Benefits sell! That’s core to effective copywriting and the power language you need to promote your dental services.
The Sunday edition of my local newspaper featured two ads that got my attention. How they got my attention is what’s important to this post (realize henceforth – I’m more critical than the average reader).
First, it WASN’T the somewhat eye-candy graphics or the positioning on the page (two big deals to most newsprint advertisers). Second, it WASN’T the headline – at least in the way you might be thinking.
The ad’s colors and placement did draw my eye to it. But it was the headline that bothered me.
The ad writer did the common, believed effective, ad naseum, amateur, I-have-a-gazillion-ads-to-write-today-so-I’ll-take-the-easy-way, feature-first headline approach. And perhaps wrapped it up by asking the design department to throw in some cool colors and bold fonts so people notice.
I confess – I read the ad. Was I compelled?
That’s the question your copy must answer – is it compelling?
And copywriting that compels doesn’t lead with features (everyone does that) it leads with benefits.
This brings to mind a recent meeting I was in. Our dental hygiene team was discussing how to promote oral cancer screenings to our patients. Even though the service is undeniably beneficial and has a relatively low cost point (beyond insurance coverage) some patients aren’t compelled.
No doubt it’s a beneficial procedure. But how do you get to the compelling core benefits without dumbing-it-down with feature heavy content and graphics (what I’ve called “est-syndrome” in previous posts.).
Here are 4 words to keep front-of-mind when mining the benefits of your dental products and services.
1) Urgency (Think-if they don’t get this now the world as they know it will end)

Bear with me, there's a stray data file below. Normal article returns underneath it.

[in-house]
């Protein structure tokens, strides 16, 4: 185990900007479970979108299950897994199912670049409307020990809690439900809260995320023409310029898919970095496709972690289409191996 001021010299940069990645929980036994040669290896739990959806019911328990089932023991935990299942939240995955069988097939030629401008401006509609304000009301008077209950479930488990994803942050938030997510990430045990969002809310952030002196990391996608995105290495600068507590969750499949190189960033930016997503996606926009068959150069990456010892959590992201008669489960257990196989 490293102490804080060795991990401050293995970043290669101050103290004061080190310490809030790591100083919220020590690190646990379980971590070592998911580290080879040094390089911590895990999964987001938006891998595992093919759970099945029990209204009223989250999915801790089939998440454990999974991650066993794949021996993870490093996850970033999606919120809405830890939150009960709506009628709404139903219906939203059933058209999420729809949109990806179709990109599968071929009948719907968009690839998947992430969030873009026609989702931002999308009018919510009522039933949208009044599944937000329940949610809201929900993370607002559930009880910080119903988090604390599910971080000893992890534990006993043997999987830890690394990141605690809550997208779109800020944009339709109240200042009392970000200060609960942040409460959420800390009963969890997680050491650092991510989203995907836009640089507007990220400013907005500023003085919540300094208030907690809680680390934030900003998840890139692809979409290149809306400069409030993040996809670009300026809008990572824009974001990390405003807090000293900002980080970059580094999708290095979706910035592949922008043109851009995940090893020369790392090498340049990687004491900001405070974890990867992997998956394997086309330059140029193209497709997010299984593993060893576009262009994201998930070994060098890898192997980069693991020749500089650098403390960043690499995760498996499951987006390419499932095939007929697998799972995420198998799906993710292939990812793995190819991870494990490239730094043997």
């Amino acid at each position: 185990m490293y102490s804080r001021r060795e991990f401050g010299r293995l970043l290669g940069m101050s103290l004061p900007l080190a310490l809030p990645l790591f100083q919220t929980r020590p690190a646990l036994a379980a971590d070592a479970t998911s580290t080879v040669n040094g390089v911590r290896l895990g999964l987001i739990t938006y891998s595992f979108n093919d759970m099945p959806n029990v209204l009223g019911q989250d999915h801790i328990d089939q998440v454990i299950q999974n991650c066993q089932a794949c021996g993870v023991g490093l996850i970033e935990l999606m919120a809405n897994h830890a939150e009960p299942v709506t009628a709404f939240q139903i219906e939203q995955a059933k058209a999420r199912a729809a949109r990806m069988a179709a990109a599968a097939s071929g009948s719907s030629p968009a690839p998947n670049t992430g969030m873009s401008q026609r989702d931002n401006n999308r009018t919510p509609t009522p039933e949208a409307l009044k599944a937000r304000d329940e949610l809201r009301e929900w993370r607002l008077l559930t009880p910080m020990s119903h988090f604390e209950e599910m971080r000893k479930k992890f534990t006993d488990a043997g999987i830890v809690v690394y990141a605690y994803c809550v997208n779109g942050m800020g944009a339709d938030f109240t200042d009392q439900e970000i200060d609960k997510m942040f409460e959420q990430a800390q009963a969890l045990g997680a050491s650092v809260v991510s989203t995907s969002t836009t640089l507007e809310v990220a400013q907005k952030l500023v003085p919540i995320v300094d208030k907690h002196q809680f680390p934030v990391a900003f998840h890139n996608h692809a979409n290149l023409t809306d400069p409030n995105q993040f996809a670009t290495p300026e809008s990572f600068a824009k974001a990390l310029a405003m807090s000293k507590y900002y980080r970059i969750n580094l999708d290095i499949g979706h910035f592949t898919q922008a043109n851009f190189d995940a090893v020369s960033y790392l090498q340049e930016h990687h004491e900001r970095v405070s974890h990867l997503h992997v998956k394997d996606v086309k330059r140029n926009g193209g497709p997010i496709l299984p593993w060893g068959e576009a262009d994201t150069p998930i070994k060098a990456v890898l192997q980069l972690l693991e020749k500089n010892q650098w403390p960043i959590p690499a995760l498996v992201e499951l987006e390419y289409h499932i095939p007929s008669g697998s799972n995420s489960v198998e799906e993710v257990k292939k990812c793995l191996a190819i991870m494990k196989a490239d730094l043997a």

Act now! Limited time offer! You must do better than that.
Give your reader a hot-seat reason to jump NOW to get your product or service.
How can you tell the story in the most compelling way? That’s the question.
Urgency isn’t just about prompting a decision. Urgency is about removing the gap as quickly as possible between decision and action.
2) Usefulness (Think – this is so practical…I must show them)
Not all products and services are ultimately useful. So it makes sense that the promotional copy lacks it too.
Do the hard work required to find a product’s or service’s usefulness that’s not obvious. The ultimate task of your copywriting is painting a picture of practical action.
Who’s using the product/service? What’s happened to them? When did they first discover it’s effectiveness? Where are they looking to use it next?
3) Uniqueness (Think – no one has the “angle” we do. And that “angle” is…)
Being unique is overrated. Especially when it’s confused with creative.
How creative your copy is doesn’t necessarily mean it’s unique. You must find a way to tell the story in a way no one’s told it yet.
This may or may not be the most creative. A unique message is about captivating a person’s buying emotion in a way no one has before so the buying decision keeps repeating itself.
4) Ultra-specific (Think – then think again…and again until it’s crystal clear)
The problem with many marketing messages is just that – they contain more than one message. The key to specificity (love that word) is funneling all the possible ideas into one, compelling message.
Too many messages in a single promotion confuses. Compelling copy is about clarity.
It’s the difference in a laser and a light-bulb. One illuminates, the other penetrates.
Certainly, the end result you desire is more than merely illuminating your “market.” Why not penetrate it?
I’ll admit I’m more critical of marketing copy than the average reader. But I know good copywriting when I see it.
And usually it’s because I’m reaching for my wallet.